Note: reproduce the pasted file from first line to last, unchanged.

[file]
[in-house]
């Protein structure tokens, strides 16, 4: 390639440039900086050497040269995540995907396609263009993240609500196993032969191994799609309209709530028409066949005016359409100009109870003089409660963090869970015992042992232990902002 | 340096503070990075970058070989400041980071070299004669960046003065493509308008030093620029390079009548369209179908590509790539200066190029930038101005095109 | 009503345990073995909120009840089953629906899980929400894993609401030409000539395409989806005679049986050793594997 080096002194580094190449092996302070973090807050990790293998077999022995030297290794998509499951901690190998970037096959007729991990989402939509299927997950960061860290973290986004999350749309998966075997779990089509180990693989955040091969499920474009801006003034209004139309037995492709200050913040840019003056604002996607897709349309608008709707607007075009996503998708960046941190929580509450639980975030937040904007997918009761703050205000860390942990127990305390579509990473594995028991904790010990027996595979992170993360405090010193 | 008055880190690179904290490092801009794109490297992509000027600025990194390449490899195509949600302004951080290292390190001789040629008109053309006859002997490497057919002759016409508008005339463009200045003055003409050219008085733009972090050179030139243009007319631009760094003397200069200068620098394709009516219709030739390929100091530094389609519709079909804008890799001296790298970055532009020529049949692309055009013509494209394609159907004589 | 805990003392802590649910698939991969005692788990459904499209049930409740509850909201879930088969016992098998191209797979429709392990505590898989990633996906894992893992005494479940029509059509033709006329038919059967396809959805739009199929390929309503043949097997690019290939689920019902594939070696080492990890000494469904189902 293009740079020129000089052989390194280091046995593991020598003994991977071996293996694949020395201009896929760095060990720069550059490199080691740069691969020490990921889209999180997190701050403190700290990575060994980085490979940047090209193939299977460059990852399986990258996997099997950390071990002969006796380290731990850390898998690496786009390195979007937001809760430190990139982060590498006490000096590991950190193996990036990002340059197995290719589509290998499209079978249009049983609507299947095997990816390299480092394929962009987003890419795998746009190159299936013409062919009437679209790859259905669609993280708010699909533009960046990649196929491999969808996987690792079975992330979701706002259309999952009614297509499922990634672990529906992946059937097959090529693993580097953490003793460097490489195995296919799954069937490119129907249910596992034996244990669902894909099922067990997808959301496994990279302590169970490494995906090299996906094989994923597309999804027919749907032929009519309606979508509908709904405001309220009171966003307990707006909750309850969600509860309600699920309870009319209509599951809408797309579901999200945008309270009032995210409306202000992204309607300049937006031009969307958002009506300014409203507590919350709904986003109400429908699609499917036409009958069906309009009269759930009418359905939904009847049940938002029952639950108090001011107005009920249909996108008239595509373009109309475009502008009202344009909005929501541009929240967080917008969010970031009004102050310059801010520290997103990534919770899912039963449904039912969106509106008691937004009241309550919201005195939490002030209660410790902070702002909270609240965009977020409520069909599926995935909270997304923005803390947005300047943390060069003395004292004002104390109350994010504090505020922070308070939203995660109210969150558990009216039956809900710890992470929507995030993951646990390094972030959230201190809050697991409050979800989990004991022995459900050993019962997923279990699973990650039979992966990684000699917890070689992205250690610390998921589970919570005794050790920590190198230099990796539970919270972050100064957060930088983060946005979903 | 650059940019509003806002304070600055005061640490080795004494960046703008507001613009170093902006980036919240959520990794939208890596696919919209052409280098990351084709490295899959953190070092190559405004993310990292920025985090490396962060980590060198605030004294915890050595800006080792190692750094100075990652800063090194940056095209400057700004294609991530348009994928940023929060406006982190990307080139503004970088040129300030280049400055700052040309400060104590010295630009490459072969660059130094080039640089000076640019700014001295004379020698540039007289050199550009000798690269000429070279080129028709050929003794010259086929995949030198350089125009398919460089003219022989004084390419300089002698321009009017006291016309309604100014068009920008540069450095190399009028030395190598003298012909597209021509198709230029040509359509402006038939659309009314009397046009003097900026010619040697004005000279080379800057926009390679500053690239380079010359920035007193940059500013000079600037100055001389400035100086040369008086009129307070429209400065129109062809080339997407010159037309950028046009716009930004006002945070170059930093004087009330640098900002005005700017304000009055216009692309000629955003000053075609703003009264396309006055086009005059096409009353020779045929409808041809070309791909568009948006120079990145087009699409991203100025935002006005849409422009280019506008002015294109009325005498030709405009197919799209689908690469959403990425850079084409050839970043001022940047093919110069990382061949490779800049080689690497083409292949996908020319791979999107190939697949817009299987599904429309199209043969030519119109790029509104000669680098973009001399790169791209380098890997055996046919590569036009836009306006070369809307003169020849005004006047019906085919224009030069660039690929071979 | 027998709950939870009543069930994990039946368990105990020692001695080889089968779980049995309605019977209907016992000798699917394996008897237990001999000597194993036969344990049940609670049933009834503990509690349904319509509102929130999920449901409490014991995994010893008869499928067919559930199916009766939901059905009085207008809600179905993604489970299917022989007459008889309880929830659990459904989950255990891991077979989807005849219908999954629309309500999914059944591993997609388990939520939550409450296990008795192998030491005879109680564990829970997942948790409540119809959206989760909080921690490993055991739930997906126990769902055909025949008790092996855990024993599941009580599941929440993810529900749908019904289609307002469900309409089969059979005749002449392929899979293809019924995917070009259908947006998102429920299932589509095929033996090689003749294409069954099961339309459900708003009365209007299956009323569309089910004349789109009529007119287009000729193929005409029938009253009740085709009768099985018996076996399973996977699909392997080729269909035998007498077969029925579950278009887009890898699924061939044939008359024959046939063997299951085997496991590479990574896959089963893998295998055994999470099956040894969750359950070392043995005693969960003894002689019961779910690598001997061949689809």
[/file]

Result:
[in-house]
């Protein structure tokens, strides 16, 4: 390639440039900086050497040269995540995907396609263009993240609500196993032969191994799609309209709530028409066949005016359409100009109870003089409660963090869970015992042992232990902002 | 340096503070990075970058070989400041980071070299004669960046003065493509308008030093620029390079009548369209179908590509790539200066190029930038101005095109 | 009503345990073995909120009840089953629906899980929400894993609401030409000539395409989806005679049986050793594997 080096002194580094190449092996302070973090807050990790293998077999022995030297290794998509499951901690190998970037096959007729991990989402939509299927997950960061860290973290986004999350749309998966075997779990089509180990693989955040091969499920474009801006003034209004139309037995492709200050913040840019003056604002996607897709349309608008709707607007075009996503998708960046941190929580509450639980975030937040904007997918009761703050205000860390942990127990305390579509990473594995028991904790010990027996595979992170993360405090010193 | 008055880190690179904290490092801009794109490297992509000027600025990194390449490899195509949600302004951080290292390190001789040629008109053309006859002997490497057919002759016409508008005339463009200045003055003409050219008085733009972090050179030139243009007319631009760094003397200069200068620098394709009516219709030739390929100091530094389609519709079909804008890799001296790298970055532009020529049949692309055009013509494209394609159907004589 | 805990003392802590649910698939991969005692788990459904499209049930409740509850909201879930088969016992098998191209797979429709392990505590898989990633996906894992893992005494479940029509059509033709006329038919059967396809959805739009199929390929309503043949097997690019290939689920019902594939070696080492990890000494469904189902 293009740079020129000089052989390194280091046995593991020598003994991977071996293996694949020395201009896929760095060990720069550059490199080691740069691969020490990921889209999180997190701050403190700290990575060994980085490979940047090209193939299977460059990852399986990258996997099997950390071990002969006796380290731990850390898998690496786009390195979007937001809760430190990139982060590498006490000096590991950190193996990036990002340059197995290719589509290998499209079978249009049983609507299947095997990816390299480092394929962009987003890419795998746009190159299936013409062919009437679209790859259905669609993280708010699909533009960046990649196929491999969808996987690792079975992330979701706002259309999952009614297509499922990634672990529906992946059937097959090529693993580097953490003793460097490489195995296919799954069937490119129907249910596992034996244990669902894909099922067990997808959301496994990279302590169970490494995906090299996906094989994923597309999804027919749907032929009519309606979508509908709904405001309220009171966003307990707006909750309850969600509860309600699920309870009319209509599951809408797309579901999200945008309270009032995210409306202000992204309607300049937006031009969307958002009506300014409203507590919350709904986003109400429908699609499917036409009958069906309009009269759930009418359905939904009847049940938002029952639950108090001011107005009920249909996108008239595509373009109309475009502008009202344009909005929501541009929240967080917008969010970031009004102050310059801010520290997103990534919770899912039963449904039912969106509106008691937004009241309550919201005195939490002030209660410790902070702002909270609240965009977020409520069909599926995935909270997304923005803390947005300047943390060069003395004292004002104390109350994010504090505020922070308070939203995660109210969150558990009216039956809900710890992470929507995030993951646990390094972030959230201190809050697991409050979800989990004991022995459900050993019962997923279990699973990650039979992966990684000699917890070689992205250690610390998921589970919570005794050790920590190198230099990796539970919270972050100064957060930088983060946005979903 | 650059940019509003806002304070600055005061640490080795004494960046703008507001613009170093902006980036919240959520990794939208890596696919919209052409280098990351084709490295899959953190070092190559405004993310990292920025985090490396962060980590060198605030004294915890050595800006080792190692750094100075990652800063090194940056095209400057700004294609991530348009994928940023929060406006982190990307080139503004970088040129300030280049400055700052040309400060104590010295630009490459072969660059130094080039640089000076640019700014001295004379020698540039007289050199550009000798690269000429070279080129028709050929003794010259086929995949030198350089125009398919460089003219022989004084390419300089002698321009009017006291016309309604100014068009920008540069450095190399009028030395190598003298012909597209021509198709230029040509359509402006038939659309009314009397046009003097900026010619040697004005000279080379800057926009390679500053690239380079010359920035007193940059500013000079600037100055001389400035100086040369008086009129307070429209400065129109062809080339997407010159037309950028046009716009930004006002945070170059930093004087009330640098900002005005700017304000009055216009692309000629955003000053075609703003009264396309006055086009005059096409009353020779045929409808041809070309791909568009948006120079990145087009699409991203100025935002006005849409422009280019506008002015294109009325005498030709405009197919799209689908690469959403990425850079084409050839970043001022940047093919110069990382061949490779800049080689690497083409292949996908020319791979999107190939697949817009299987599904429309199209043969030519119109790029509104000669680098973009001399790169791209380098890997055996046919590569036009836009306006070369809307003169020849005004006047019906085919224009030069660039690929071979 | 027998709950939870009543069930994990039946368990105990020692001695080889089968779980049995309605019977209907016992000798699917394996008897237990001999000597194993036969344990049940609670049933009834503990509690349904319509509102929130999920449901409490014991995994010893008869499928067919559930199916009766939901059905009085207008809600179905993604489970299917022989007459008889309880929830659990459904989950255990891991077979989807005849219908999954629309309500999914059944591993997609388990939520939550409450296990008795192998030491005879109680564990829970997942948790409540119809959206989760909080921690490993055991739930997906126990769902055909025949008790092996855990024993599941009580599941929440993810529900749908019904289609307002469900309409089969059979005749002449392929899979293809019924995917070009259908947006998102429920299932589509095929033996090689003749294409069954099961339309459900708003009365209007299956009323569309089910004349789109009529007119287009000729193929005409029938009253009740085709009768099985018996076996399973996977699909392997080729269909035998007498077969029925579950278009887009890898699924061939044939008359024959046939063997299951085997496991590479990574896959089963893998295998055994999470099956040894969750359950070392043995005693969960003894002689019961779910690598001997061949689809």